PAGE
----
I am not claiming that these things are easy or necessarily right. But as a mature, clever economy, surely we are smart enough to be able to discuss possibilities in the quest for the best way forward. As F. Scott Fitzgerald wrote,

“the test of a first-rate intelligence is the ability to hold two opposed ideas in mind at the same time and still retain the ability to function.”

Not only is our ‘first-rate intelligence’ out to lunch, our right to vigorous debate and the free speech has gone backwards. I for one am appalled that my tax dollars have supported the $400k salary for Professor Gillian Triggs. You can’t make this stuff up. What is more worrying is the meekness with which we appear to have accepted the new status quo of public debt, piss-poor performance and what’s-in-it-for me mindset.

Politics of Envy

Complex problems are cast in the binary tones of pantomime. It’s the fault of ‘the rich’ or ‘unions’, ‘the big-end-of-town’ or ‘welfare bludgers’. We can’t discuss budget correction because our leaders are too scared. No one can be a ‘loser’. My maths aren’t perfect, but I am pretty sure that you can’t take more and/or give less without someone being worse off. We need to have that conversation as mature citizens. As a country we’re acting like a student with their first credit card. As long as we can pay off the monthly minimum life’s sweet.

We urgently need reform to create the 21st century platform for a 21st century country. Instead we cling on to anachronistic institutions and thinking. The Senate is madness. In what universe does it make sense that Tasmania (population 515,000) has the same voting representation as neighbouring Victoria (population 5,700,000)? State governments were the product of a Victorian era Federation in the age of the horse. Do we need them in our hyper-connected digital age?

Time to have a go

You can poke holes in my arguments and disagree of course. This is not a uniquely Australian malaise. Many other economies are on similar trajectories and equally poorly-led. How Theresa May missed the open goal that is Jeremy Corbin in the recent UK snap election is mind-boggling. They are stuffing up Brexit and there’s Trump of course.

But this is Australia. We have an extraordinary range of unique advantages. Debt is still relatively low and – with sensible policy decisions – can be reversed. We can control our borders. We are on the doorstep of the fastest-growing economic region in what we are promised is the ‘Asian century’. We have vast natural resources. Most importantly, we are home to many brilliant minds and organisations – both large and small. I work with some of them and am inspired and optimistic about what is possible by harnessing their energy, passion and creativity.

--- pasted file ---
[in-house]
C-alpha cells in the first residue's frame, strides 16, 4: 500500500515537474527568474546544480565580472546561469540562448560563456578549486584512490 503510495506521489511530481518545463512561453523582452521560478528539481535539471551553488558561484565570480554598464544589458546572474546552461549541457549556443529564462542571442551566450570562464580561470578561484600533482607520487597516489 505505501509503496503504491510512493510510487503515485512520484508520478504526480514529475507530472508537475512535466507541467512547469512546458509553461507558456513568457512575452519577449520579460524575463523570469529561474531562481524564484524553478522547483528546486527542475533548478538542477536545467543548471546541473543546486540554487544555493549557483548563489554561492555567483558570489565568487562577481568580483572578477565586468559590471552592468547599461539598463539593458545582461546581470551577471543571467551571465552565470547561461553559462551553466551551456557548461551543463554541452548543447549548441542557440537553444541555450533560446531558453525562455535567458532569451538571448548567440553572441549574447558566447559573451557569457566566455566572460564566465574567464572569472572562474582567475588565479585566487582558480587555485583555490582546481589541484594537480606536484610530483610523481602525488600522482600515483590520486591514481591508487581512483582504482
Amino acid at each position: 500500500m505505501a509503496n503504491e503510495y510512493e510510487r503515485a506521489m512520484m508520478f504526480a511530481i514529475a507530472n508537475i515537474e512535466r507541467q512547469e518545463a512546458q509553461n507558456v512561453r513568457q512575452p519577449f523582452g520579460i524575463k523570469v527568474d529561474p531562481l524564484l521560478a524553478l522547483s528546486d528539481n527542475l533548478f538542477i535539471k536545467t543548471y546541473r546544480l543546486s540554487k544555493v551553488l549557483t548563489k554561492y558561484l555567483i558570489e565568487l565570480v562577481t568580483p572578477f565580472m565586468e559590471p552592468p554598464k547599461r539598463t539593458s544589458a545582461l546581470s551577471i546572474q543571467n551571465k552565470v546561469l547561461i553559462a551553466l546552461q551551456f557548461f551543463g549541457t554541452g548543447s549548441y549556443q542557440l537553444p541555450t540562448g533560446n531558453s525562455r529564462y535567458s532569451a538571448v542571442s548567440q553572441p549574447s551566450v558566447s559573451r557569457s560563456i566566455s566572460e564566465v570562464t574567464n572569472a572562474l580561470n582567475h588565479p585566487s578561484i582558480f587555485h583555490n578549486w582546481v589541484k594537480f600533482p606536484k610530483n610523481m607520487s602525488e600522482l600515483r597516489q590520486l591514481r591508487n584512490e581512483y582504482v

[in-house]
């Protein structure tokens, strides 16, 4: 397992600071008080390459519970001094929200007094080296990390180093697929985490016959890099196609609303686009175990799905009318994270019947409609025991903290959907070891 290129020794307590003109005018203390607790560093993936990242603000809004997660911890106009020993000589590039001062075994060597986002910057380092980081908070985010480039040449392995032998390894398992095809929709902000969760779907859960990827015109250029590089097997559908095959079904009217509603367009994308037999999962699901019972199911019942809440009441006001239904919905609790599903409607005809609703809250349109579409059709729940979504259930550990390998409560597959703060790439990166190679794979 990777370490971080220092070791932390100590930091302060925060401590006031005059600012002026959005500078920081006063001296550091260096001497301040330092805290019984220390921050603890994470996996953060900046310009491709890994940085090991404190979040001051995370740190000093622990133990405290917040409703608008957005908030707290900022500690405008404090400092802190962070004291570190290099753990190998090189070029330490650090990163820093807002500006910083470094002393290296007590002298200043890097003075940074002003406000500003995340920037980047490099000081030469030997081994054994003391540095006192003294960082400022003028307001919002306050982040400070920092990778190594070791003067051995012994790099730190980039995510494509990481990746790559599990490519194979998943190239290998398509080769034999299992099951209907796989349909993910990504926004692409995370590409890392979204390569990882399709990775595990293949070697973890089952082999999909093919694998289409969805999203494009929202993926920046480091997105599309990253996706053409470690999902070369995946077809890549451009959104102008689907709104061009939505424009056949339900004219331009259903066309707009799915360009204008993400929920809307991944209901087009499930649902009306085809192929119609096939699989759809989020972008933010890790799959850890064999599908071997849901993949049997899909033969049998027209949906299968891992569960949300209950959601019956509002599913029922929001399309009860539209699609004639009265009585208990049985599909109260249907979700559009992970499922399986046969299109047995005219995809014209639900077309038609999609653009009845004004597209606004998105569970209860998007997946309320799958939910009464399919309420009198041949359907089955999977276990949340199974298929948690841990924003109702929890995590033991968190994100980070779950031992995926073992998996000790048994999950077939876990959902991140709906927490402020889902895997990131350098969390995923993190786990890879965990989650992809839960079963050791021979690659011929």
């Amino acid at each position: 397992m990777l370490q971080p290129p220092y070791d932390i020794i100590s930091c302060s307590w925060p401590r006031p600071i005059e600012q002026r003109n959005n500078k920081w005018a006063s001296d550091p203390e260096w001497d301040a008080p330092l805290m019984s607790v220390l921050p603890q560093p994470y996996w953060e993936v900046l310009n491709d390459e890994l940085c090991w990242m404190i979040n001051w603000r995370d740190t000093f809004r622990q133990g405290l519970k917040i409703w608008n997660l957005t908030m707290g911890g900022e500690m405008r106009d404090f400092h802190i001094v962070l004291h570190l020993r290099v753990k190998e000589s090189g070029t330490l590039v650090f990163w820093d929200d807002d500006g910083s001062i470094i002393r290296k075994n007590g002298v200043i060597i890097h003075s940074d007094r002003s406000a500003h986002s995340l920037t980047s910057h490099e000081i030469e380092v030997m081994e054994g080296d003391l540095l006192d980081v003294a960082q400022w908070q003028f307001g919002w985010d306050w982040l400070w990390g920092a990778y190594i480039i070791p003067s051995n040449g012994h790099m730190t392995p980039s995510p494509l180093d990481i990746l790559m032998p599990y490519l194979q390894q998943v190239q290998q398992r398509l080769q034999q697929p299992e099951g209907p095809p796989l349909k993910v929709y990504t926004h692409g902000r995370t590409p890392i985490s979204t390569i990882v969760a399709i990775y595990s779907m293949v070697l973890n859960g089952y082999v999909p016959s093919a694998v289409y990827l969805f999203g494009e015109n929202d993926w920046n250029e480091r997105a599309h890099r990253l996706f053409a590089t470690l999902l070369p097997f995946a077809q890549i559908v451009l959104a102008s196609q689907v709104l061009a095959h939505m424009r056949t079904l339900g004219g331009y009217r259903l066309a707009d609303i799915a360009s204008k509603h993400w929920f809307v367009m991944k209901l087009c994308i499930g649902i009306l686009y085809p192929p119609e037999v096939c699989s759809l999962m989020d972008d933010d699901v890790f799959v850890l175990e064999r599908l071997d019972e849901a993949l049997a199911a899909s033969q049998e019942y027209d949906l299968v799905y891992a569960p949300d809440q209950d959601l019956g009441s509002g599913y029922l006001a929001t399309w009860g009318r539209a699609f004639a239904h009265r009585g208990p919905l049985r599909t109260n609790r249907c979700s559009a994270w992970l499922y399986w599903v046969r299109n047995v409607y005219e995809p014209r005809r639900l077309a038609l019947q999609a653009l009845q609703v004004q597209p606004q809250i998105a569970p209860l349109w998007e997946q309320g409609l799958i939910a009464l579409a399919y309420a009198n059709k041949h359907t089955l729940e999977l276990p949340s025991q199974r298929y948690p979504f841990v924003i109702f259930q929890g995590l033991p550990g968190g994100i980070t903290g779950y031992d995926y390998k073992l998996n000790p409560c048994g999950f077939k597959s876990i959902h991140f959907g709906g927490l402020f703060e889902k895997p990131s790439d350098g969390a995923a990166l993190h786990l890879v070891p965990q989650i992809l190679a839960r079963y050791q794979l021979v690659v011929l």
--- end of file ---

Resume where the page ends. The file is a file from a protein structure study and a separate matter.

Your job Malcolm is to harness this potential. Becoming Prime Minister is not the prize. Doing something meaningful when you get there is. You are a smart man. Go out swinging! Move me with a plan, not just a robotic “jobs and growth” mantra. Be remembered as someone who had a red hot go. You’ll gain respect and – who knows – you just might rekindle in enough of us the idea that society is more about what we give than what we get.

John F. Kennedy challenged his countryman to,

“Ask not what your country can do for you—ask what you can do for your country.”

That’s an excellent starting point.

I’m in.

Are you?

About Mark here.

PS When I first read this post on Mark's blog and in emailing him to get his permission to post here I commented - "The real challenge I think is the political system. It means the tail wags the dog and mediocrity is the usual result."

Your thoughts?

Who will you become? 

What will you do next?

Monday, 14 August 2017

Leaving Your Legacy While You're Alive

We all want to leave a legacy. And particularly while we're alive!

Stephen R. Covey says this is one of four basic human needs and motivations of all people. More from Stephen shortly.

I've been reflecting a lot on legacy lately as I enter what may turn out to be the swansong period of my business life.

Initially my reflections were focused on Zig Ziglar's famous insight


This led me to zeroing in on what my clients value the most, which in turn led me to the design of my possible swansong work which I explore here.

Being willing and able to fully appreciate and get the best out of themselves and other people tops the list for my clients.

Stephen R. Covey's book, The 8th Habit From Effectiveness to Greatness, and my favourite of his works, sheds wonderful light on this subject.